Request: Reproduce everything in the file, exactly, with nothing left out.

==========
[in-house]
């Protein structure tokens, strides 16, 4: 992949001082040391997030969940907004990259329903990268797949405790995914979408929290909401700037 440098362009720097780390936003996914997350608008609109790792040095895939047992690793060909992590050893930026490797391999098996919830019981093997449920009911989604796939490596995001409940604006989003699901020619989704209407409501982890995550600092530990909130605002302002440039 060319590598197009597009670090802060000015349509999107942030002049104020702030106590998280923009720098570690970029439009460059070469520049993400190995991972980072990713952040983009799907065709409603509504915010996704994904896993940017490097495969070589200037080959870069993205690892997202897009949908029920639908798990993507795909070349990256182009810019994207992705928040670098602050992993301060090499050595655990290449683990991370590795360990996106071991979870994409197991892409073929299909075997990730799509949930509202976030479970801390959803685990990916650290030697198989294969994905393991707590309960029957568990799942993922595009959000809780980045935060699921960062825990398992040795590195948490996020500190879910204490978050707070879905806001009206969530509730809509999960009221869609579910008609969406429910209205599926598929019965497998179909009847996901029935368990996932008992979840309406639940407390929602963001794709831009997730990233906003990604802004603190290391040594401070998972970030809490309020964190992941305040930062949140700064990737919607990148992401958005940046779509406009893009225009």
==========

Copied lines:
[in-house]
């Protein structure tokens, strides 16, 4: 992949001082040391997030969940907004990259329903990268797949405790995914979408929290909401700037 440098362009720097780390936003996914997350608008609109790792040095895939047992690793060909992590050893930026490797391999098996919830019981093997449920009911989604796939490596995001409940604006989003699901020619989704209407409501982890995550600092530990909130605002302002440039 060319590598197009597009670090802060000015349509999107942030002049104020702030106590998280923009720098570690970029439009460059070469520049993400190995991972980072990713952040983009799907065709409603509504915010996704994904896993940017490097495969070589200037080959870069993205690892997202897009949908029920639908798990993507795909070349990256182009810019994207992705928040670098602050992993301060090499050595655990290449683990991370590795360990996106071991979870994409197991892409073929299909075997990730799509949930509202976030479970801390959803685990990916650290030697198989294969994905393991707590309960029957568990799942993922595009959000809780980045935060699921960062825990398992040795590195948490996020500190879910204490978050707070879905806001009206969530509730809509999960009221869609579910008609969406429910209205599926598929019965497998179909009847996901029935368990996932008992979840309406639940407390929602963001794709831009997730990233906003990604802004603190290391040594401070998972970030809490309020964190992941305040930062949140700064990737919607990148992401958005940046779509406009893009225009």